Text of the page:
I offered to make Sunday dinner tomorrow.
Sunday dinner (eaten at around 1 pm) has been a significant tradition in my family. The Dutch Canadian influences in our home are often felt in our Sunday routines. Our Sundays always included more than “just us,” and people’s variety and diversity remain among my favorite growing up memories. Growing up and well into my adulthood, a typical Sunday would look like this:
9:30 am: Church
11:00 am Morning coffee with some kind of bakery item as we gather together with all ages and conversations begin.
Noon: Wine or Whiskey as conversations continue in the living room
12:45 pm Cut the meat, pour the water, top of the wine glasses, gather the extra chairs needed around the table and call everyone to the table,
1:00 pm Sit down to dinner and enjoy more fellowship and sharing meat, vegetables, and potatoes.
2:00 pm We end the meal with reading the Bible and prayer and group clean up
By 3 pm it was a perfect time for a Sunday afternoon nap!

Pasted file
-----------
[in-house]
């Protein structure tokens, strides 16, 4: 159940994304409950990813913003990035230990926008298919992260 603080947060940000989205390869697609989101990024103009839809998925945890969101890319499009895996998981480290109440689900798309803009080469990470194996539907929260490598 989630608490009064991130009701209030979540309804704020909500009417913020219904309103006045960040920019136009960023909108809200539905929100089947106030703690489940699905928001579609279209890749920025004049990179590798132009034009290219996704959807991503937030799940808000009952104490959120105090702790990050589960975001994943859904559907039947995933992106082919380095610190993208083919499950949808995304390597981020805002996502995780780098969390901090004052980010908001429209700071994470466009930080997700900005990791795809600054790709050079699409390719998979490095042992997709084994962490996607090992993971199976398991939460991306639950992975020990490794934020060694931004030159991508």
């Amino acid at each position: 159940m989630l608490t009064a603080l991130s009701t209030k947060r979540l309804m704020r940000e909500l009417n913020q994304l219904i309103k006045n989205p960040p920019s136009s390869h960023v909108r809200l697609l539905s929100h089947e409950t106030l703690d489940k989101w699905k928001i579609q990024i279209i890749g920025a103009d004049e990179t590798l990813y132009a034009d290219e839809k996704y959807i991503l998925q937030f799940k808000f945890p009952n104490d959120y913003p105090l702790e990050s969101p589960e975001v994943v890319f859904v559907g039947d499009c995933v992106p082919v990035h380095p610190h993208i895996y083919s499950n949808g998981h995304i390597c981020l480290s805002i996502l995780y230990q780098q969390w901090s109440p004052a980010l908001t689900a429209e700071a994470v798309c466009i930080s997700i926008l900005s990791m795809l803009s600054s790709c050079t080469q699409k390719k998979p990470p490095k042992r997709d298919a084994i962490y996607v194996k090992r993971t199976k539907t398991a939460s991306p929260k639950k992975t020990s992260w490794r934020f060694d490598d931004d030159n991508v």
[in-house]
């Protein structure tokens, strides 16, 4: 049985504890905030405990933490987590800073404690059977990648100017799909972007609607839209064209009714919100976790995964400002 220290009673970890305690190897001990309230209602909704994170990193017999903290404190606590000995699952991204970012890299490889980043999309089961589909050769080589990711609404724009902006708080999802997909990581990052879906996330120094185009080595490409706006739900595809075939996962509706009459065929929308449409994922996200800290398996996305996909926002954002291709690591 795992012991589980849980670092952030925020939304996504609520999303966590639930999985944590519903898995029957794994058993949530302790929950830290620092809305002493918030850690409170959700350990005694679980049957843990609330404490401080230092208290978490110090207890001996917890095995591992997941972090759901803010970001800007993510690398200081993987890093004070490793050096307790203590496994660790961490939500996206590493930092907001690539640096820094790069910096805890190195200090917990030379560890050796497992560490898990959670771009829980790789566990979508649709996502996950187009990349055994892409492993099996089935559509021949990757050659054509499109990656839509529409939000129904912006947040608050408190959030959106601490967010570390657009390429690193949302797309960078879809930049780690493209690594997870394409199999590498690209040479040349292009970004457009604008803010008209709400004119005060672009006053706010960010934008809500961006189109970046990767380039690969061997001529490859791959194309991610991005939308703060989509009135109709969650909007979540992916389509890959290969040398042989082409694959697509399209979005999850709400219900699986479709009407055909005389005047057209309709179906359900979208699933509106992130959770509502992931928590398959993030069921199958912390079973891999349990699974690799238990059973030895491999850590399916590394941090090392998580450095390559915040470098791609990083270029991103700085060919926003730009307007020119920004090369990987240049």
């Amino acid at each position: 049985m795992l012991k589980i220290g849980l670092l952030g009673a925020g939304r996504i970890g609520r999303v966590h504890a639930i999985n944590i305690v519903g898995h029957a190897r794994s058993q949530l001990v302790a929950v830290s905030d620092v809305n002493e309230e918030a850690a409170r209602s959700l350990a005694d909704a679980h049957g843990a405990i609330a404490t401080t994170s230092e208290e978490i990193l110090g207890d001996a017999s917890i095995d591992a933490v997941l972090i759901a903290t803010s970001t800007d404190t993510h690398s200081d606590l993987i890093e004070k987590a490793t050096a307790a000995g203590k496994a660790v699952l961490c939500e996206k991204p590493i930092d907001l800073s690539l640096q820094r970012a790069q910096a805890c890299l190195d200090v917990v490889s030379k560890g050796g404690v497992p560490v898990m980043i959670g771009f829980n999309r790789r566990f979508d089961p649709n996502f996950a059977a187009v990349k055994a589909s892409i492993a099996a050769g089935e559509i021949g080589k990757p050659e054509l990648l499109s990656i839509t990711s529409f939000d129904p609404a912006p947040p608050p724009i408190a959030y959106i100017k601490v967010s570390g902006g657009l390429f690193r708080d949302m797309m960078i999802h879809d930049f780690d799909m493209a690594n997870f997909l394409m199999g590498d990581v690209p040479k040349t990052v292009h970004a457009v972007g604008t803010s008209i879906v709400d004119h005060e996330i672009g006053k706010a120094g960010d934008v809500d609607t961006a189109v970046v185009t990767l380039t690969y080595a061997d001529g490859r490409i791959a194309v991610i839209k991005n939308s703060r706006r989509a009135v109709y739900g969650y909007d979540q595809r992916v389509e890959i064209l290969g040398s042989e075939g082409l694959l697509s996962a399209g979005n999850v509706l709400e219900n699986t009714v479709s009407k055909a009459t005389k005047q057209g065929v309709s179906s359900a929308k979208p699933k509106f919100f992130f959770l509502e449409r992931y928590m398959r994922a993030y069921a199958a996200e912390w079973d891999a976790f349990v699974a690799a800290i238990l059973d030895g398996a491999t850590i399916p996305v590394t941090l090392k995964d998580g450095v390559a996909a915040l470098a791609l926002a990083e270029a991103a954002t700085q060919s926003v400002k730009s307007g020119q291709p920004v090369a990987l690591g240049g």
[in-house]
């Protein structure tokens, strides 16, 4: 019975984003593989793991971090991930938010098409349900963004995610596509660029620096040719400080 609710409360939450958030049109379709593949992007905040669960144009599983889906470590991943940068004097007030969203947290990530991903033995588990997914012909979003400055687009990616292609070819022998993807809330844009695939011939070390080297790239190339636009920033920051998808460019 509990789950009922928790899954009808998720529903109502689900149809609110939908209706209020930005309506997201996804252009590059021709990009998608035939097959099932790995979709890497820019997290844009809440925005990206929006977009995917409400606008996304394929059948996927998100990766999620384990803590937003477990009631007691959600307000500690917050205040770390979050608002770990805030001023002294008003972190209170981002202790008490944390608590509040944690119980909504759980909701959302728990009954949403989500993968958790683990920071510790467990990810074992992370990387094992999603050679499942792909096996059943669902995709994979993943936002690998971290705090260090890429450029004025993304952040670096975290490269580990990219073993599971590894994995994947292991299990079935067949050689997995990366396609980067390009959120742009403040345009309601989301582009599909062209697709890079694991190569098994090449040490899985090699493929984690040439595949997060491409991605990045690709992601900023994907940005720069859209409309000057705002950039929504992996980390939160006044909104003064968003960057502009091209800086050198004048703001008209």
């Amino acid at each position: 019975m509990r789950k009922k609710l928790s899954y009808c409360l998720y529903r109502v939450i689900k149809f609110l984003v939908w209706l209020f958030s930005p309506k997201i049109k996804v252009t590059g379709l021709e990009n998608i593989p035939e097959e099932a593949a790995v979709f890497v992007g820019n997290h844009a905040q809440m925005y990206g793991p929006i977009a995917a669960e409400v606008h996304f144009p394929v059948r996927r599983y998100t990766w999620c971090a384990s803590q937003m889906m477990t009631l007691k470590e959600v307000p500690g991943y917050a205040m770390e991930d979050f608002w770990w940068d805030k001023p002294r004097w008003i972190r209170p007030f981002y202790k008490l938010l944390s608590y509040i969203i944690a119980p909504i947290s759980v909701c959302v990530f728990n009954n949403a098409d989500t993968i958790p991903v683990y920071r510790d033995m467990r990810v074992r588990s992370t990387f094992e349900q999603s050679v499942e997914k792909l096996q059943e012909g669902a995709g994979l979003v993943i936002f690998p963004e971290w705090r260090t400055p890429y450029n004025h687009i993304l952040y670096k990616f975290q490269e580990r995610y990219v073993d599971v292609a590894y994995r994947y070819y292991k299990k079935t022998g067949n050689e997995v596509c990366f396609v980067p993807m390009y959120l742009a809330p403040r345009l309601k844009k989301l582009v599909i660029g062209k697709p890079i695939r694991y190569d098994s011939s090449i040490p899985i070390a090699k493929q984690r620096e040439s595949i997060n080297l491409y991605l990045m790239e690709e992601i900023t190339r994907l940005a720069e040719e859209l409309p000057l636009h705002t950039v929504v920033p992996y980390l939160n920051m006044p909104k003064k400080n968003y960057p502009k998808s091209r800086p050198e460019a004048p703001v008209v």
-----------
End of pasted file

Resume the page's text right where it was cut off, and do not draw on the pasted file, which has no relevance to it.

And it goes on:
This has been on my mind today as I offered to host Sunday dinner tomorrow. It is different, and yet elements of those very goods times remain.
I bought some smoked salmon and spinach dip to go with our pre-dinner wine and connecting time. I will make my first pot roast, which includes the veggie, serve the always loved mashed potatoes, and throw together a salad.
We gather a bit later than years back. Dinner is for smaller numbers but still served about the same time. Dinner often involves an additional person or two (pre-covid), and I am so grateful for those Sunday times with people we love and enjoy.
We switched to singing Step by Step as a group when all the grandkids were younger in place of Bible reading sometimes. One thing that has not changed is that there is still time for a snooze after all is cleaned up and put away. All that lingers is the smells of a good Sunday dinner and reflection on a variety of excellent conversation.
It has been sweet to reflect on Sunday dinners today. In some ways, I am flooded with all of the Sunday goodness that unfolded over the years. In some ways, my heart aches as we miss my Dad so much on Sundays. I am aware of my deep gratitude for all my Mom’s work on Saturdays and Sundays in planning and preparing. And I can not miss my appreciation of Aunt Dot, who has washed more Sunday dishes than any other dutch woman out there!
I am grateful for something every day, but tonight, I am incredibly thankful for the goodness of Sunday dinners!